The coffeehouse had been my hub ever since I’d moved downtown;
its dark walls were covered by burlap coffee bags, and, upstairs,
a large reproduction of Robert Doisneau’s kissing couple
stood over an old sofa where younger kids took over.
As long as I had my coffee and my view of Ron, I was content.
Ron was a mystery to me, a smiling man of mystery.
Seated at the corner table by the back door- the more convenient for cigarette breaks –
of the coffeehouse, he drew large pencil drawings on nine-by-fourteen sheets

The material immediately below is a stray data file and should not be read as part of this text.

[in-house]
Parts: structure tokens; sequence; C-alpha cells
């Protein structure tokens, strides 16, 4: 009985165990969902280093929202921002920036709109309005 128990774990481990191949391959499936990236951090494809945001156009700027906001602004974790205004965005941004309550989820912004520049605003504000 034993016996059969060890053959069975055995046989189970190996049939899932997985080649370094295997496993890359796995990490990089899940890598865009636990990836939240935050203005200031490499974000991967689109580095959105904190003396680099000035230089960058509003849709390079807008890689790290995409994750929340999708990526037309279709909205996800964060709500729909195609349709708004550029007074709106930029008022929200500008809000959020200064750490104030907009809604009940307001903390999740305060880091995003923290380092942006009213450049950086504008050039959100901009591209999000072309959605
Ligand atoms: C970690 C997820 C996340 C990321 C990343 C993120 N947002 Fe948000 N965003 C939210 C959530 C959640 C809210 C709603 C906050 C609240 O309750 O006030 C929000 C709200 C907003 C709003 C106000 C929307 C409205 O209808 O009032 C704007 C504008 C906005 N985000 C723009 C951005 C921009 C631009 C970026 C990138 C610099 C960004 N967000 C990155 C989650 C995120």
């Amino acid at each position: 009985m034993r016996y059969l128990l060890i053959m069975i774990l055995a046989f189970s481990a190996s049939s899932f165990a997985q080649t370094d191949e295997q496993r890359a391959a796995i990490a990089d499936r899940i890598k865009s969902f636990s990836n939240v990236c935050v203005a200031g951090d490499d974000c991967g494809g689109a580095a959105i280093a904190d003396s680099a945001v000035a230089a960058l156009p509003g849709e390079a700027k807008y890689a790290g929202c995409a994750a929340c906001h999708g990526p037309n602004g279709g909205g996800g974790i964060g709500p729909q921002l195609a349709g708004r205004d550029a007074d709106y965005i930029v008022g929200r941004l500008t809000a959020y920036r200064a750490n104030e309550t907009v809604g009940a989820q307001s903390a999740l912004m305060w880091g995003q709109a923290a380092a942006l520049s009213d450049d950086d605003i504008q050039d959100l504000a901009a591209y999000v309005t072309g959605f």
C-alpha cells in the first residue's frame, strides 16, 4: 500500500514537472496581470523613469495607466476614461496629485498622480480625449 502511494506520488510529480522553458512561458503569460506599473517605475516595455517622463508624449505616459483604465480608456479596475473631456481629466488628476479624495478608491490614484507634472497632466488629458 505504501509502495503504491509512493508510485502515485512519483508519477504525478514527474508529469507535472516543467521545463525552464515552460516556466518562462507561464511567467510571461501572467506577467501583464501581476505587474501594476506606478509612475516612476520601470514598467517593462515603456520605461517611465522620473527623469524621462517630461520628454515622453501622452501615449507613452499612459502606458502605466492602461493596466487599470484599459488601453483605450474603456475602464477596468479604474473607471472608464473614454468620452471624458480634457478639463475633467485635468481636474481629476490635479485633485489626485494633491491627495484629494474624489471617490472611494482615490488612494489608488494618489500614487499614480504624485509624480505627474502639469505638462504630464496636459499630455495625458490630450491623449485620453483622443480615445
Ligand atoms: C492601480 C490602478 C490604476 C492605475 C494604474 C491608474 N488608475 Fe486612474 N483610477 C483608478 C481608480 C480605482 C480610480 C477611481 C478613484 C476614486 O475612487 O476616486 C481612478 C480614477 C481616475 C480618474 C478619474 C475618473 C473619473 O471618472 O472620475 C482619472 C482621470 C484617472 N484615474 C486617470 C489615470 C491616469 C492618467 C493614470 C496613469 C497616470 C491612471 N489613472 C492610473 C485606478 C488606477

that he stored in an aluminum briefcase with others, his growing book.
I tried shrinking under my laptop along the north wall,
trying to not stare at him and averting my eyes every time he looked up.
His angled face looked down, absorbed by his work,
but each time he raised his gaze, it seemed to be to find me.
Over months, we gravitated to each other’s tables.
Ron described his project, a comic book, as I watched his tan hands gesture,
noted the dimple in his lean face when he smiled. Unbeknownst to either of us,
our barista, Jack, had anointed us as a perfect couple if we got together.
“Melron,” another of the baristas calls out when he sees us enter.
It’s still our hub, though now we sit at the same table,
as we chat with others who have made the coffeehouse a part of their day,
a place to reconnect with each other over a cup of coffee.